Cannibalism At Clash Gig
(But why didn't anybody eat MILES?)

Source: NME
Date: November 06, 1976
Author: Miles
Copywrite: NME 1976
Photos: by Red Saunders


Caption for first photo:
SATURDAY NIGHT. The Clash are playing. It's a regular gig. In the foreground, two young lovers fondle one anothers earlobes . . .

Caption for second photo:
TEN SECONDS LATER, My God, they're eating each other. These people are cannibals! The young man howls with pain as his blood-spattered young lady is dragged away, all the while trying to slash her own wrists. But for the dudes in the audience it's just a regular Saturday gig. Maybe they eat earlobes themselves? Edgar Froese (left) wonders if they'll be turning out for T. Dream. "Can't these Englishers afford sausages?"

The Clash
ICA
A row of parked Vivas, Consuls and Zephyrs indicated that the ICA had an audience a little different to the usual. It was "A Night Of Pure Energy" with Subway Sect, who were terrible, Snatch Sounds, who I missed, and The Clash.

The Clash were real good. I enjoyed them a lot more than the Patti Smith Band the night before. They were not poseurs. They are everything that Sniffin' Glue magazine promised they would be.

It was as if they had crystallized the dormant energy of all the hours of crushing boredom of being an unemployed school-leaver, living with your parents in a council flat, into a series of three minute staccato blasts delivered like a whiplash at the audience, who were galvanised into frenzied dancing.

The audience stood out the disco, but now they demonstrated the choreography of the West Side Story knife-fight, the sparring partner bop, the villain seducing the virgin dance, the horse-ride, a little basic pogo dancing and even some old fashioned high-steppin' truckin'. Patti Smith was there, of course, and felt removed to climb onstage to dance.

The Clash have the musical intensity of the Ramones - a concerted high energy delivery - and their lyrics are much better. You can't hear too well, but if you do catch them it's an extra bonus to what's going down:

"In 1977, I hope I go to heaven
'Cos I been too long on the dole,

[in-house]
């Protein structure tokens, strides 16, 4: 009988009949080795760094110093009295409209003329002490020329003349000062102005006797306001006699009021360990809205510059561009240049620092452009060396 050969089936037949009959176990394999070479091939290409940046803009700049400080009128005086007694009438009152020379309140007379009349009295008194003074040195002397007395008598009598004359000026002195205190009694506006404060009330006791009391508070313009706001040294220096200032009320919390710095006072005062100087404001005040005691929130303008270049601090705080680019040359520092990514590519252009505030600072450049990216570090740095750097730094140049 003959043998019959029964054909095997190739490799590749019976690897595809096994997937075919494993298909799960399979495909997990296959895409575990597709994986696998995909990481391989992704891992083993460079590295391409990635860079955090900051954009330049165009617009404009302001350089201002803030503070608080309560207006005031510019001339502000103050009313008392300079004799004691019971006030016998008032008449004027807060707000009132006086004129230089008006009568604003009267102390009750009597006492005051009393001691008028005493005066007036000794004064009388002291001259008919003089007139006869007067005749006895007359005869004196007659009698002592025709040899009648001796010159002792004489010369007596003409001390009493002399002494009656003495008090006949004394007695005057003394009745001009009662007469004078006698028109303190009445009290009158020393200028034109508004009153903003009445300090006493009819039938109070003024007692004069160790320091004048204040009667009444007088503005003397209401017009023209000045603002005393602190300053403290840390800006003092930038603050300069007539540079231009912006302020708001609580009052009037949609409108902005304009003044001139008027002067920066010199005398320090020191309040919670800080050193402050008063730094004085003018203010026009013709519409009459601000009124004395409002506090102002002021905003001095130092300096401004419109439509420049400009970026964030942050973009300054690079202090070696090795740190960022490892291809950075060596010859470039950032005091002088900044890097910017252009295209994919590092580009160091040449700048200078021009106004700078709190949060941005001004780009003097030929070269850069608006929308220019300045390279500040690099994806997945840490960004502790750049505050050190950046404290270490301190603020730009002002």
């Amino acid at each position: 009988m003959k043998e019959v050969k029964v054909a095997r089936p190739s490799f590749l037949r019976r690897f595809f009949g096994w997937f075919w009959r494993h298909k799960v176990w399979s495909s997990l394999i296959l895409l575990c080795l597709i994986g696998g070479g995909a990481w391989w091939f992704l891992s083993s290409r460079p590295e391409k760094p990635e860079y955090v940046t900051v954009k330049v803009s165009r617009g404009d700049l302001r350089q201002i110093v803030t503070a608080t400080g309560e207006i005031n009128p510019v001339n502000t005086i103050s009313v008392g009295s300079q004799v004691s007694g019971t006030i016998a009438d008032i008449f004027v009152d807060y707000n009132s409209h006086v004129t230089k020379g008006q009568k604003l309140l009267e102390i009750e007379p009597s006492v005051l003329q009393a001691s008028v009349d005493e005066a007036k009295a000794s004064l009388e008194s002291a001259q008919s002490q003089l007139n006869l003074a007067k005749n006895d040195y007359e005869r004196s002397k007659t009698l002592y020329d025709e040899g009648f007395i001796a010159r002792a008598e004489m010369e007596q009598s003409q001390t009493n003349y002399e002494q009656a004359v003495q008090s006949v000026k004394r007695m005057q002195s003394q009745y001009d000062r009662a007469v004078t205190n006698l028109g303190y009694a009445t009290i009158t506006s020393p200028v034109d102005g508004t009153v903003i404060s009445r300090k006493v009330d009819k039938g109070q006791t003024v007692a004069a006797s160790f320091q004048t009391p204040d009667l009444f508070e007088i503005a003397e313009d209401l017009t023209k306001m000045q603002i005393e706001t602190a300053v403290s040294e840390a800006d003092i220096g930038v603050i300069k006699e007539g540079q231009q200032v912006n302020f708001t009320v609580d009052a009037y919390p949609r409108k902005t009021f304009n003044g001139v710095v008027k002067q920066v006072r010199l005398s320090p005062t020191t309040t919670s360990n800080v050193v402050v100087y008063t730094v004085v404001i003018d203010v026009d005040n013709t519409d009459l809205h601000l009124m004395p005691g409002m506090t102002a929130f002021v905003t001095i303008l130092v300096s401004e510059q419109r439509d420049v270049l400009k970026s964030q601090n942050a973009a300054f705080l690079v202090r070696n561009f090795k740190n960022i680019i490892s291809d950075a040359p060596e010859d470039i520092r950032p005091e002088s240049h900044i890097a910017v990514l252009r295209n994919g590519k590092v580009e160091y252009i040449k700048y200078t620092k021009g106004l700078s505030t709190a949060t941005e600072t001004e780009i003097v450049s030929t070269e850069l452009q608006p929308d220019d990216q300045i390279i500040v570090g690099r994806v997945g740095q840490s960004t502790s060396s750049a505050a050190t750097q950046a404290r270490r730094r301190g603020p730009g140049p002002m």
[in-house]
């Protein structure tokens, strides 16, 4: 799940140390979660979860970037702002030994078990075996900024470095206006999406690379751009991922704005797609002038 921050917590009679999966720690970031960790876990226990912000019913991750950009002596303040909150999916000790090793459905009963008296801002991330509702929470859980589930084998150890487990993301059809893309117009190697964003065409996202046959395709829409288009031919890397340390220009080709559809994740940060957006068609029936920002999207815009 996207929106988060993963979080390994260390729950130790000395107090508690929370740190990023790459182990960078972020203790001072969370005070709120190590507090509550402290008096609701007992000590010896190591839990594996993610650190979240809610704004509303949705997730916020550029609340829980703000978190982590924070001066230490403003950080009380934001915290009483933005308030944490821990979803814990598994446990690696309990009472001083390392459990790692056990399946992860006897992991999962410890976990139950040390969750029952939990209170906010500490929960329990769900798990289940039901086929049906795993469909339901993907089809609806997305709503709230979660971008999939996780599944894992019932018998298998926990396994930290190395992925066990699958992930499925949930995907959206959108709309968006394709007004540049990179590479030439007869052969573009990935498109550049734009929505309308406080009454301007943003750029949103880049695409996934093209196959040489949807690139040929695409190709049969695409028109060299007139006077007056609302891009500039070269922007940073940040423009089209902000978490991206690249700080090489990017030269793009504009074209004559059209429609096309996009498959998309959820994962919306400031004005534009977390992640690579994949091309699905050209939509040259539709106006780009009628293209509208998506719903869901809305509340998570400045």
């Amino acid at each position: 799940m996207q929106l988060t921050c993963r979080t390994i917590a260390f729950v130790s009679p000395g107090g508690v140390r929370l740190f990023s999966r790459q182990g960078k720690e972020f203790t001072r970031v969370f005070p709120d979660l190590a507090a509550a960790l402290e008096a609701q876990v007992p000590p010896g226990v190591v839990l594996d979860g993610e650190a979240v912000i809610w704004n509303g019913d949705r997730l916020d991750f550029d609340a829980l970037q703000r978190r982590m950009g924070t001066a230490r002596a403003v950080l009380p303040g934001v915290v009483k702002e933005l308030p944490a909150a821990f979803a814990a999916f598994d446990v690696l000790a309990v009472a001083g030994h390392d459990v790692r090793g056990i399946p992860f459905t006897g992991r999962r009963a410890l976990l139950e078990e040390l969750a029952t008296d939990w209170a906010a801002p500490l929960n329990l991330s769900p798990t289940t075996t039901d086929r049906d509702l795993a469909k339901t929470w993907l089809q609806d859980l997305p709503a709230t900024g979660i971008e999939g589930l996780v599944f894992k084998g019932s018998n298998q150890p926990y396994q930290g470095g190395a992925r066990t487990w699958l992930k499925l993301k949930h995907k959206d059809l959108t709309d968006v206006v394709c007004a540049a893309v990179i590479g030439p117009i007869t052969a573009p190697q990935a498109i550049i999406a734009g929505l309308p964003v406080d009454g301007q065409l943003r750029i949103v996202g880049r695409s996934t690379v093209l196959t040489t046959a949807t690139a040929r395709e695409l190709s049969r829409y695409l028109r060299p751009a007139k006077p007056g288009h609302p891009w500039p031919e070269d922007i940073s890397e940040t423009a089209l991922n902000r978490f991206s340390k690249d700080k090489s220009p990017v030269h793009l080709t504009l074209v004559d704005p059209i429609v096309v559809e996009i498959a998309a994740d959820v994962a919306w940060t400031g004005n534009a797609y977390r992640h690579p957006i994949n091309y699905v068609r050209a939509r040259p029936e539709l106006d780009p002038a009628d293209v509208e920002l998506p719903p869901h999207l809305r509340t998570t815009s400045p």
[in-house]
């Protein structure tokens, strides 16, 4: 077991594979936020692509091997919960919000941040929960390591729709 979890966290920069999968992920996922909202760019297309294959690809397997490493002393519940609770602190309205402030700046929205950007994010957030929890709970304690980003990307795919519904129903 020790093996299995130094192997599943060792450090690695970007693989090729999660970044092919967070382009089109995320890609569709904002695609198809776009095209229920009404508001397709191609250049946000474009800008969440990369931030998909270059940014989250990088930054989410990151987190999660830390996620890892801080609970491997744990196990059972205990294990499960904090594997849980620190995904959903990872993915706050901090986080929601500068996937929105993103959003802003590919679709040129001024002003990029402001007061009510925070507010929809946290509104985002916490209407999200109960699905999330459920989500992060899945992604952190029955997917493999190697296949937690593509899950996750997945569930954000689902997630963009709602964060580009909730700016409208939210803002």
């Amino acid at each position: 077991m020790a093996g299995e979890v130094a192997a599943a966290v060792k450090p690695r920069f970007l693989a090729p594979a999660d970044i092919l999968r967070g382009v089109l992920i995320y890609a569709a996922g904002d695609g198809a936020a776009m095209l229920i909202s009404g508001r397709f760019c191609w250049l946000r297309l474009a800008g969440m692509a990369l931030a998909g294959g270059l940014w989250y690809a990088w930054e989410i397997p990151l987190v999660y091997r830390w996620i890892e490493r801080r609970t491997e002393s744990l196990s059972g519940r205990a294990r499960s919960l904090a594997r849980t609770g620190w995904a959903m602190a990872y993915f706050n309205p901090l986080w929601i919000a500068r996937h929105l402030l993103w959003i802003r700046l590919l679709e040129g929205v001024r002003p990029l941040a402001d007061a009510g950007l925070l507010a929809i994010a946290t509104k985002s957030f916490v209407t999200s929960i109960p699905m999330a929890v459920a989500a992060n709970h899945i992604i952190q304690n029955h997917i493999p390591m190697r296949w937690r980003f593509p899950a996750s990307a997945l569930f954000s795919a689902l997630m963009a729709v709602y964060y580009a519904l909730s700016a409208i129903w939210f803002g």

And I can't work at all.
Danger, stranger! You better paint your face,
No Elvis, Beatles or Rolling Stones,
In 1977!"


Lead singer-guitarist Joe Strummer was in the 101ers until they broke up. The other guys are Micky Jones on guitar, Paul Simenon on bass and Terry Chimes on drums.

The Clash weren't wearing pink plastic trousers, though a couple of dozen of their fans were. The Punk Rock scene - or New Wave Rock as it is better known - has already developed its merchant class of magazine importers, purveyors of 'punk paraphernalia' and, of course, journalists. The newly emerging independent record labels are doing fine work, but I personally find it hard to imagine a viable musical or social revolution coming from a clothes boutique in the Kings Road, Chelsea.

Not that the clothes don't look good - many of the outfits were really neat and were certainly freaking the NW3 crowd who'd come to see one of the ICA's other shows that evening. There were imaginative combinations of tri-colour hair, fish-net stockings with plastic minis, the curious safety-pin fetish, the ubiquitous plastic trousers and, of course, a lot of Keith Richard look-alikes.

The Clash played some great numbers like "I'm So Bored With The USA" and "Career Opportunities", all of which had a vicious treble ring to them. Then Joe peered down at the audience in front of the stage and muttered "I don't believe what's happening down here at the front. . . "

A young couple, somewhat out of it, had been nibbling and fondling each other amid the broken glass when she suddenly lunged forward and bit his ear lobe off. As the blood spurted she reached out to paw it with a hand tastefully clad in a rubber glove, and after smashing a Guinness bottle on the front of the stage she was about to add to the gore by slashing her wrists when the security men finally reached her, pushing through the trance-like crowd who watched with cold, calculated hiptitude.

Creepy, but not the much exaggerated violence that is rumoured to attend the new wave bands. I've seen rumbles at everything from Who concerts to pacifist folk singing sessions.

Meanwhile The Clash continued their 30 minute set, heads snapping forward like snakes on speed. They ended with their theme tune:

"White Riot. I wanna riot
White Riot, a riot of me own!"


If anyone's got the energy for it, they have.

Miles